Sunday, April 22, 2001

Chasing the ultimate cheesecake


Retired collegiate taste-tester remembers when the simple stuff ruled

By Polly Campbell
The Cincinnati Enquirer

        When you offer opinions in the newspaper, it's nice to have some credentials. There's no national certification program for restaurant reviewers, but should anyone ever doubt me, I can whip out my I.D., which I recently rediscovered at the bottom of a desk drawer.

        I am the only cheesecake taster in town certified by the Society for the Preservation, Promotion and Uplifting of Cheesecake.

        This society was created the year I was a freshman at the University of Kansas. Notice I was licensed tester No. 2. My roommate, Elise, was No. 1. She was an art major with access to a laminating machine. There never was a No. 3. We were a small group, but with mighty opinions.

        Elise and I were from different backgrounds, and while I never understood some of her enthusiasms (she ate candy corn every day and painted a big candy corn mural on our dorm room wall), we bonded over our devotion to cheesecake.

        This was before cheesecake was on the menu of every restaurant, before Heath toffee crunch cheesecake, before Madagascar vanilla bean cheesecake with a brulee top. Then, cheesecake had an almost ethnic, New York City appeal, like bagels still did.

        But it was on the menu of several restaurants in Lawrence, Kan. And we decided that these places probably would be happy to receive the opinionated feedback of two 18-year-olds.

        We set out to rate them all, using a scale of 1-42. We arrived at the number by adding several subscales. I think it was 20 possible points for taste, 15 for texture, five for topping and two for crust. We took copies of the rating system with us, filled them out and left them for the edification of the dessert chef.

        My favorite cheesecake was served at a little juice bar right off campus called Squeezer's Palace. The cake was dense, not too sweet, very cheesy. The topping was a few sour cherries with no glaze.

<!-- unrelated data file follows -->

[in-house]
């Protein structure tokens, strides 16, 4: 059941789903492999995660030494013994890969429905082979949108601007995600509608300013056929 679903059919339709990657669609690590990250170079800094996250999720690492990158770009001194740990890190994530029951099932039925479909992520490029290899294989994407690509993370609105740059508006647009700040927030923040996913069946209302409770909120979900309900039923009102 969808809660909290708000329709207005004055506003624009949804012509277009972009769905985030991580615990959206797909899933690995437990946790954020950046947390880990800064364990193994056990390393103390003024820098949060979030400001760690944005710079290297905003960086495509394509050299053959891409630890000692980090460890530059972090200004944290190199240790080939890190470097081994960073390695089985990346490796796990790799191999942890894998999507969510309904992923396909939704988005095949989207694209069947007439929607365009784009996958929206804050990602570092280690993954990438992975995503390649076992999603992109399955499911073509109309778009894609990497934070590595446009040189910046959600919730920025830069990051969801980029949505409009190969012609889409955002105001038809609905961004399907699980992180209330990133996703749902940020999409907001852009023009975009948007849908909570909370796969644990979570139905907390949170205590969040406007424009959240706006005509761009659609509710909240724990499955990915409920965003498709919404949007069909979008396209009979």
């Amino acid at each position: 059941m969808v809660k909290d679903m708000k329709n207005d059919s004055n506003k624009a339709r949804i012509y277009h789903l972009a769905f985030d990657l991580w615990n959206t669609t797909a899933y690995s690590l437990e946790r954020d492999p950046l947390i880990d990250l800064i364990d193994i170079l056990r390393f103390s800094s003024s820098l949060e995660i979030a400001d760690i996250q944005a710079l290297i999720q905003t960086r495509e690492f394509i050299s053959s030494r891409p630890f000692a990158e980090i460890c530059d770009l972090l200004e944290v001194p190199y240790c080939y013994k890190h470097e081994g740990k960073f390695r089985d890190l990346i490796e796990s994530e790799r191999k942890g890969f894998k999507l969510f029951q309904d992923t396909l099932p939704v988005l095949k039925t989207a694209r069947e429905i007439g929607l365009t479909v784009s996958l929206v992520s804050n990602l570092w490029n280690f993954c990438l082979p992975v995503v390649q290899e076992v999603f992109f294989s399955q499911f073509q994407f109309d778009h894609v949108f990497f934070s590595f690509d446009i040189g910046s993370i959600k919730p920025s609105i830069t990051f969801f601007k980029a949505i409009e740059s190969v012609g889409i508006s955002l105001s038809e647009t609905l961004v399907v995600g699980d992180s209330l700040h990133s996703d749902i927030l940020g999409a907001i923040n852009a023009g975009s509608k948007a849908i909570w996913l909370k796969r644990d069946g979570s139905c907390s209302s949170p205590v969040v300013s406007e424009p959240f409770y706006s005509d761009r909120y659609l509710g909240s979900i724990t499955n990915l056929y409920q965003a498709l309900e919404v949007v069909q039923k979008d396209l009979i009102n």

Elise and I argued over it: She thought the topping was too austere, the texture too solid and that there wasn't enough crust. (I can't believe I remember this better than anything I was supposed to learn in college.)

        Her favorite cheesecake, and my second choice, was at the Casbah Cafe on Massachusetts Avenue. It was also a classic, but with a creamier texture and a sour cream topping.

        A year later, I was working at the Casbah, cooking nightly specials and making that very cheesecake. Making a couple dozen a week changed my attitude. I didn't eat cheesecake recreationally for several years, though when I lived in New York, I liked to think I would find the ultimate cheesecake. But excellent cheesecake is rather elusive.

        It's rarely good at restaurants. Few places make it in-house, and often it's too gussied up. (Jeff Ruby's restaurants serve the best in Greater Cincinnati).

        Making cheesecake at home, though ludicrously easy, doesn't always work out the way you want. Like the membership of the SPPUC, different people like different textures.

        This classic recipe makes a firm but smooth cake, my favorite texture. To make it soft and creamier, like tester No. 1 likes it, bake the cake in a hot water bath. Wrap the springform pan in aluminum foil, place in a larger, but not deeper pan, then pour hot water in the larger pan to about 1 1/2 inches deep before baking.
       

Classic Cheesecake


1 tablespoon melted butter
3 tablespoons graham cracker crumbs
4 8-ounce packages (2 pounds) Philadelphia cream cheese
1 1/2 cups sugar
4 eggs
1 teaspoon vanilla
1 teaspoon finely grated lemon rind

        Preheat oven to 350 degrees. Brush a 9-inch springform pan with the butter, then sprinkle with crumbs. In an electric mixer, beat the cream cheese until smooth and fluffy, then beat in sugar. Beat in eggs one at a time. It's very important to scrape down the sides of the mixer bowl between adding each egg.

        Mix in vanilla and rind, then pour into prepared pan. Bake for 1 1/2 hours, until top is firm, with a little bit of jiggle in the middle. Let cool, then refrigerate 5-6 hours. Makes at least 10 servings.
Variations:

        The best possible variation is to add nuts. Toast 1 1/2 cups of skinned hazelnuts in a 350-degree oven for about 15 minutes. Cool and chop finely in food processor (do not grind to a powder). Eliminate the lemon rind, and add nuts after the eggs.

        The plain version of the recipe can be topped with drained canned sour cherries.

        Another topping: Mix 2 cups sour cream and 1/2 cup sugar and spread over the baked cake. Return cake to 300-degree oven for 5 minutes.

       



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